Houston Astros: MLB Top 100 list reaction
MLB released their Top 100 players list this month and now us baseball nerds can consume and discuss. There was little surprise at the top, where Mike Trout was ranked #1 for the sixth straight year, followed by Mookie Betts and Jacob DeGrom. The Dodgers dominated with 9 players making the list, and all of them in the top 50. The New York Yankees got 7 players on the list and the New York Mets, despite not making the playoffs the last four years, got 6 players on the list. The Houston Astros only had 4 players on this year’s list, down from 8 players the year before.
With Verlander out for the season and George Springer off to play in Canada (or Florida with COVID restrictions), a drop off in players on the list was somewhat to be expected. Often times lists like these turn into criticism or praise on if they got it right. So, let’s play Goldilocks with these Astro player rankings – are they too high, too low, or just right?
The Astros had four players rank in MLB Network’s Top 100 , where did they go right and where did they go wrong?
Carlos Correa: #56 (2020- #43)
Verdict: TOO LOW
Correa is coming off a 2020 season where he posted a career-low batting average (.264) and OPS (.709) – however, he was still one of the best defensive shortstops in the game (he was robbed of a Gold Glove, but that’s for another post) and posted a 1.8 WAR in a short season. Correa was injured for parts of the season and seemingly lost his power at the plate was the season waned on. However, once the lights went on for the playoffs, Correa became Superman again — hitting .362 with 6 homers and 17 RBIs with an OPS of 1.221 in 13 games.
This ranking is way too low for someone of Correa’s talent and abilities. Correa proved in October that he’s the best defensive shortstop in the game and that he can rise to the occasion at the plate when it matters most.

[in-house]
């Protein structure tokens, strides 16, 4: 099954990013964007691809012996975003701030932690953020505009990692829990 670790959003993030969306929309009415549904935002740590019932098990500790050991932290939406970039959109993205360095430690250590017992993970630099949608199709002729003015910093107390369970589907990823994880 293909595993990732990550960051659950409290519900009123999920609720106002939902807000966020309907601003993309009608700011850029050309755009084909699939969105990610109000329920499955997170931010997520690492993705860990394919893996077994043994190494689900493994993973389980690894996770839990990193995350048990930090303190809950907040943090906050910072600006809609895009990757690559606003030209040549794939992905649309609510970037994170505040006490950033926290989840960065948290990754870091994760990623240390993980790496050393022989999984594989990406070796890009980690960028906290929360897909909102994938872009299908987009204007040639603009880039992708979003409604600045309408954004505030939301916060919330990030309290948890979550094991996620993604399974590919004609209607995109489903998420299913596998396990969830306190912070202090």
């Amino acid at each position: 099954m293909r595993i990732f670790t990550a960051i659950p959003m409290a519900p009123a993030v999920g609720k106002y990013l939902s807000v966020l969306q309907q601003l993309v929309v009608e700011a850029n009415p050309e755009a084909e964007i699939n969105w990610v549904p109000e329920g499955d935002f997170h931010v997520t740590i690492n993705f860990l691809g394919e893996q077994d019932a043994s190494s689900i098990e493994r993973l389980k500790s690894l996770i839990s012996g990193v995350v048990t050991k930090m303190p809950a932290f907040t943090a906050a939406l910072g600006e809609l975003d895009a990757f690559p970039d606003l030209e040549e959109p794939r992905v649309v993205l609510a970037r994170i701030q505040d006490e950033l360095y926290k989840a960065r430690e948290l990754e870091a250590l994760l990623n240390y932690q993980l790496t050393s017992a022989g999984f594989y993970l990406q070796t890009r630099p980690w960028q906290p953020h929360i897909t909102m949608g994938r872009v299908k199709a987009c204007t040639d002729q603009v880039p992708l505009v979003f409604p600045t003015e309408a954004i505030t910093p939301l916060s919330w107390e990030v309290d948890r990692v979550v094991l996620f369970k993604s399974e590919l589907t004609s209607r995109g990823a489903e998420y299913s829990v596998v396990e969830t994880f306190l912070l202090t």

Correa certainly had a down year at the plate, but so did other guys – Yasmani Grandal (#49) posted his career-worst batting average and WAR in 2020. Matt Olson (#43), a great defensive first baseman, was also ranked higher than Correa despite hitting .195 for the season and .130 in the playoffs. Olson was essentially a non-factor in the ALDS while Carlos Correa was crushing A’s pitching that entire series.
I think Correa’s ranking is partially due to Astro fatigue or Astro hater-ade. Correa’s outspokenness last season when other teams took potshots at Houston for the scandal perhaps factored into this drop. If Correa can replicate what he did in the postseason for 2021, they’ll have no choice but to put him in the top 30 next year where he belongs.
Jose Altuve: #55 (2020 – #17)
Verdict: TOO LOW
Look, we all know Jose Altuve did not have a good 2020. He had a career-low batting average .219 and just didn’t look like himself for the short season. But he wasn’t the only player that struggled last season.
Christian Yelich (#9) hit .205 and slugged .430, yet he managed to stay in the top 10. Nolan Arenado (#13) had his worst season statistically with a .230 BA and a huge drop-off in his power, yet he’s in the top 15. Anthony Rizzo (#43) had his worst season as a Cub, hitting .222 with a .750 OPS – but MLB rankings kept him about the same year over year. Once again, I think Astro hate factored in somewhat with this ranking.
All this being said, Altuve was great in the postseason at the plate. The Astros second baseman hit .375 in those 13 games with 5 HRs, 11 RBIs, 11 walks and a dominant 1.229 OPS. He was the same old Jose Altuve when it mattered the most. How can you have a guy like Will Smith (#50) ahead of Jose Altuve? Smith is a terrific young player, but he’s only a second-year guy and who hit sub .200 at the plate in the playoffs (.130 if you take out his one great game vs. Padres). Altuve is a former MVP who’s always been great in the playoffs. What am I missing?